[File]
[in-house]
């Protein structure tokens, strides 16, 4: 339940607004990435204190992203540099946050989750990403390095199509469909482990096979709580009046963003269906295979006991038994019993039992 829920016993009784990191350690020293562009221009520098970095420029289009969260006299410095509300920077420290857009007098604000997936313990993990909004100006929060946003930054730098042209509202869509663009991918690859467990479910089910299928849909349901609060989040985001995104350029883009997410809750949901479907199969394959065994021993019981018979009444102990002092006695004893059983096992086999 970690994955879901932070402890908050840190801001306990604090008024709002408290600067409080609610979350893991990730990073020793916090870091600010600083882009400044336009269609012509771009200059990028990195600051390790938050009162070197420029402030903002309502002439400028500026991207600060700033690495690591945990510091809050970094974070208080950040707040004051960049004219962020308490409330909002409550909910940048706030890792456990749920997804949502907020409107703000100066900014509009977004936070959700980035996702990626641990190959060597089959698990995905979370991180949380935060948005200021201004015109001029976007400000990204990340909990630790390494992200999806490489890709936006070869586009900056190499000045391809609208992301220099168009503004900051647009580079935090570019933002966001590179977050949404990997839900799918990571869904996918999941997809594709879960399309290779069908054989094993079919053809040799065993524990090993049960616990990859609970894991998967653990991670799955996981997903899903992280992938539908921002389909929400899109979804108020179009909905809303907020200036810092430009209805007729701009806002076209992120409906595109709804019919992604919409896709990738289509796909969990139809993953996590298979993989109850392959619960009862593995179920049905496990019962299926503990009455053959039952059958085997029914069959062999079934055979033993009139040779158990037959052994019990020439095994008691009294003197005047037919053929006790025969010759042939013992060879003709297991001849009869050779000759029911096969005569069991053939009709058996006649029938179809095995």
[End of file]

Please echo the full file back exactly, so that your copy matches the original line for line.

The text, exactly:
[in-house]
């Protein structure tokens, strides 16, 4: 339940607004990435204190992203540099946050989750990403390095199509469909482990096979709580009046963003269906295979006991038994019993039992 829920016993009784990191350690020293562009221009520098970095420029289009969260006299410095509300920077420290857009007098604000997936313990993990909004100006929060946003930054730098042209509202869509663009991918690859467990479910089910299928849909349901609060989040985001995104350029883009997410809750949901479907199969394959065994021993019981018979009444102990002092006695004893059983096992086999 970690994955879901932070402890908050840190801001306990604090008024709002408290600067409080609610979350893991990730990073020793916090870091600010600083882009400044336009269609012509771009200059990028990195600051390790938050009162070197420029402030903002309502002439400028500026991207600060700033690495690591945990510091809050970094974070208080950040707040004051960049004219962020308490409330909002409550909910940048706030890792456990749920997804949502907020409107703000100066900014509009977004936070959700980035996702990626641990190959060597089959698990995905979370991180949380935060948005200021201004015109001029976007400000990204990340909990630790390494992200999806490489890709936006070869586009900056190499000045391809609208992301220099168009503004900051647009580079935090570019933002966001590179977050949404990997839900799918990571869904996918999941997809594709879960399309290779069908054989094993079919053809040799065993524990090993049960616990990859609970894991998967653990991670799955996981997903899903992280992938539908921002389909929400899109979804108020179009909905809303907020200036810092430009209805007729701009806002076209992120409906595109709804019919992604919409896709990738289509796909969990139809993953996590298979993989109850392959619960009862593995179920049905496990019962299926503990009455053959039952059958085997029914069959062999079934055979033993009139040779158990037959052994019990020439095994008691009294003197005047037919053929006790025969010759042939013992060879003709297991001849009869050779000759029911096969005569069991053939009709058996006649029938179809095995």